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From policy advocates to farmers to workers’ rights organizers, and even a veterinarian, the speakers at the What’s The Beef? Slow Food Live session represented a diverse set of perspectives. Although stemming from various backgrounds, the panelists spoke harmoniously on issues such as animal welfare, food safety and processing, creating unique markets for humane animal products, the complexities of workers rights within meat factories, indigenous methods, and the impact of climate change on farming production. One conversation the speakers and attendees were energized by, centered around the use of alternative medicines and methods for sick animals versus antibiotics, which stems from indigenous practices; it was clear there was excitement for more integration of these methods within our food system. The speakers also engaged in a robust conversation about the effects of the pandemic on their operations. Farmers actually found the pandemic to be a wake up call for consumers; it forced people to think more deeply about the origins of their food and the supply chain, and it created new customers for the farmers represented on the panel. The discussion concluded with a call to attendees to engage with policy and lawmakers to shift our food system to be more humane and passionate.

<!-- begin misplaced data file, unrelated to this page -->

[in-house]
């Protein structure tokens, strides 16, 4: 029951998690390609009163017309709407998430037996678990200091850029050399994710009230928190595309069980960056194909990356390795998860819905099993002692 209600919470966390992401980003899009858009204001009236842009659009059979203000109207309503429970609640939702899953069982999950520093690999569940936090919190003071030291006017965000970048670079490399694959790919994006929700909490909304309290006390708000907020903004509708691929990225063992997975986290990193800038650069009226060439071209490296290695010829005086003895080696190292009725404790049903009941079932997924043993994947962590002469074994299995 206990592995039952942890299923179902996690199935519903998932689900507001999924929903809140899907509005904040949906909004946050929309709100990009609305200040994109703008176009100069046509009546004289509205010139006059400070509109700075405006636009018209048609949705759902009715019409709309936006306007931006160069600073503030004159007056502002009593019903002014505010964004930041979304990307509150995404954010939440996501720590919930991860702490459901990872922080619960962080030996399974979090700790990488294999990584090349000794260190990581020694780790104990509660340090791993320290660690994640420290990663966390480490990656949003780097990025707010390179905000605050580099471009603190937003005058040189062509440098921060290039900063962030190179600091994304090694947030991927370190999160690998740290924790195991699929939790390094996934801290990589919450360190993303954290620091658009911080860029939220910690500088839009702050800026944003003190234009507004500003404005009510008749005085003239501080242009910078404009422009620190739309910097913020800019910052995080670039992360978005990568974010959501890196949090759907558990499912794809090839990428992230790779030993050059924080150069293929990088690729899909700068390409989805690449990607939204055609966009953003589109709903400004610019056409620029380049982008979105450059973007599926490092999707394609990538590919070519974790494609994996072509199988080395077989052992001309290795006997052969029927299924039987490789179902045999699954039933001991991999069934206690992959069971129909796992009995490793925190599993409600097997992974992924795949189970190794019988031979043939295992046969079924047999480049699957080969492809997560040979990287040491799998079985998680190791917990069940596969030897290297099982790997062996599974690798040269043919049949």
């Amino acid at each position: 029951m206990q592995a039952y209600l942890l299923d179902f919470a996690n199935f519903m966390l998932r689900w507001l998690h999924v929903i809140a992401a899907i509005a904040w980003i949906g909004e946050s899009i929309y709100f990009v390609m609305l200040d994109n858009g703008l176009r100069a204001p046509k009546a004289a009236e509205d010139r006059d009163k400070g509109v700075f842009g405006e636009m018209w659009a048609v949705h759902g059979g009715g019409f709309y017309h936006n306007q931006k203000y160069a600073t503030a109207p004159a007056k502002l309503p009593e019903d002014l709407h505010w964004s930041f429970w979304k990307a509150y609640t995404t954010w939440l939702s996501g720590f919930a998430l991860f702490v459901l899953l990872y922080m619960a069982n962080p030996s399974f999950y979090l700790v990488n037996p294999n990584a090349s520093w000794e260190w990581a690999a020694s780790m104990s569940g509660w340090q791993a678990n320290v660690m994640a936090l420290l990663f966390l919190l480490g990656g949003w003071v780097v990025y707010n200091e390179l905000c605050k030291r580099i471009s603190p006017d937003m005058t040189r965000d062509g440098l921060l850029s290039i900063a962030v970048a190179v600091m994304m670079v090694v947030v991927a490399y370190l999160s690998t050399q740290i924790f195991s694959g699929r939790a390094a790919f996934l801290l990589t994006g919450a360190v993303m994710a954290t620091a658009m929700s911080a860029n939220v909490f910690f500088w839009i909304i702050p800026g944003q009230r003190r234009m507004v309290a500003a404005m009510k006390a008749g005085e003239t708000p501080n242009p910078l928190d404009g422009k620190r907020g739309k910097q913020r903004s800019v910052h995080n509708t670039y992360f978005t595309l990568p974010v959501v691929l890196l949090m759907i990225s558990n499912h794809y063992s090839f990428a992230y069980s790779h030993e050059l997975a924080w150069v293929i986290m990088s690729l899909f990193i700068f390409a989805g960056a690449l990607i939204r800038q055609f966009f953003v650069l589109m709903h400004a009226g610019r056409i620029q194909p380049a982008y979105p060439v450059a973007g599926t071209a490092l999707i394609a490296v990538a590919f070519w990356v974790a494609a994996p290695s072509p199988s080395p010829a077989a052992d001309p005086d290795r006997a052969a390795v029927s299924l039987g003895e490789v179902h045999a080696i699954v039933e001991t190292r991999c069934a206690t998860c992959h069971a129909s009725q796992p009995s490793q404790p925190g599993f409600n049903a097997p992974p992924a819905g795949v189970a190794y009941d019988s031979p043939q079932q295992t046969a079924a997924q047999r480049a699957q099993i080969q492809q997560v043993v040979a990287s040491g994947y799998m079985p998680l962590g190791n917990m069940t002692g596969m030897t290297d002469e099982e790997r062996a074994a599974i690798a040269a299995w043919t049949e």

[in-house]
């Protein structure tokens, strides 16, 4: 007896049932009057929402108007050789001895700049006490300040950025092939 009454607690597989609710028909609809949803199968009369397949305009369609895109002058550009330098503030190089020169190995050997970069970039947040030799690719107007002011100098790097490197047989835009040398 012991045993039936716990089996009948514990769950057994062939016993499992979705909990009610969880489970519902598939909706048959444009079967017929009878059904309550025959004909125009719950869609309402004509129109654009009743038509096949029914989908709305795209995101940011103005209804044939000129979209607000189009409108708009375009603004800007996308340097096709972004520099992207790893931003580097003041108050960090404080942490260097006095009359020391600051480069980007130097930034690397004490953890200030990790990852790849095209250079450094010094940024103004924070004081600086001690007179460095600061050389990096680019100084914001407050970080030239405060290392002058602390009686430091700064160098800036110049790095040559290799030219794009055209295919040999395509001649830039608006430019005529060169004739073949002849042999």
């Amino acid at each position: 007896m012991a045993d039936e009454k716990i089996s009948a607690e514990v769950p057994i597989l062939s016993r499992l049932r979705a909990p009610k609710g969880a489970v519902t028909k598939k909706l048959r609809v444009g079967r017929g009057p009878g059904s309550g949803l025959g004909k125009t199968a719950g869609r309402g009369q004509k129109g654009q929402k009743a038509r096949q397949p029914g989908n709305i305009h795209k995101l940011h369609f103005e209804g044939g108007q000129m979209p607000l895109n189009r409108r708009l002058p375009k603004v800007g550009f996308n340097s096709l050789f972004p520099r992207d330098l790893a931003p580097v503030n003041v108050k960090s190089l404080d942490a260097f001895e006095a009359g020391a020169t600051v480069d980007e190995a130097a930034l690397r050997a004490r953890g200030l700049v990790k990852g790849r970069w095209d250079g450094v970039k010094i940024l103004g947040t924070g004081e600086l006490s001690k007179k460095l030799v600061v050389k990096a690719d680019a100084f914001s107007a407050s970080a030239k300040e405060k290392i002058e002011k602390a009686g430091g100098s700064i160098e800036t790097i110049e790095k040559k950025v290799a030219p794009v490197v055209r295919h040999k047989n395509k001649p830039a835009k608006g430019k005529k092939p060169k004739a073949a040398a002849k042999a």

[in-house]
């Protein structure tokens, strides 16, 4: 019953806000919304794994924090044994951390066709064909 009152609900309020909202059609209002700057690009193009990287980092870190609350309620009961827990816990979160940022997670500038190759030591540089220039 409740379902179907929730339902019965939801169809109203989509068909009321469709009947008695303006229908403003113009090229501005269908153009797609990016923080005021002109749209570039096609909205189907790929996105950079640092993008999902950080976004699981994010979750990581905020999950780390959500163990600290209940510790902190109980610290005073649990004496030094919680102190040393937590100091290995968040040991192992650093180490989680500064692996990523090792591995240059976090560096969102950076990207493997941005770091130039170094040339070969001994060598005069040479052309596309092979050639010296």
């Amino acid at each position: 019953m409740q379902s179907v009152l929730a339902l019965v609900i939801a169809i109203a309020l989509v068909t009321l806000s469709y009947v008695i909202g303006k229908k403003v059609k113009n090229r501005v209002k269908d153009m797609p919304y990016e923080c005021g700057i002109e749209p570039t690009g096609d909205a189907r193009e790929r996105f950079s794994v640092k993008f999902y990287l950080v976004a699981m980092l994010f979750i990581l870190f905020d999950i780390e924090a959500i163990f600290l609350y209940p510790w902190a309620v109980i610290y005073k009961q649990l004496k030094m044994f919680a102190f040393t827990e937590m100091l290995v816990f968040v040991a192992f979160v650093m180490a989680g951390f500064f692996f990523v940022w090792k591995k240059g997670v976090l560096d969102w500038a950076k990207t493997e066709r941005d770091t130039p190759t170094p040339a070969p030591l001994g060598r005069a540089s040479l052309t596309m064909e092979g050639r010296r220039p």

— by Michelle diMuzio, Slow Food USA Editorial Intern

This panel was curated by our national Food and Farm Policy Steering Committee.

Host – Carrie Balkcom – American Grassfed Association, SFUSA Food and Farm Policy Steering Committee
Moderator – Matthew Raiford, Gilliard Farm
Panelists –
Paul Willis, Niman Ranch, on Livestock Producer Fairness
Magaly Licolli, Venceremos, on Fairness for Meat Processing Workers
Daisy Freund, ASPCA, on Humane Farm Animal Treatment
Megan Brown, Table Mountain Ranch, on Livestock, Environment, and Climate

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Niman Ranch is a community of 750 small, independent family farmers and ranchers raising cattle, pigs and lamb humanely and sustainably—with no antibiotics or hormones. Niman Ranch started with one cattle ranch in the Bay area and has grown one farm at a time to be the robust network it is today.  All Niman Ranch farms are Certified Humane and hogs are raised on pasture or in deeply bedded pens.

Niman Ranch pays farmers a premium for their livestock, recognizing the work that goes into raising their animals to Niman’s strict protocols. Niman Ranch has been cited by many farmers as having saved the farm, providing a market for their pork where they are paid a fair price and don’t need to get bigger to survive.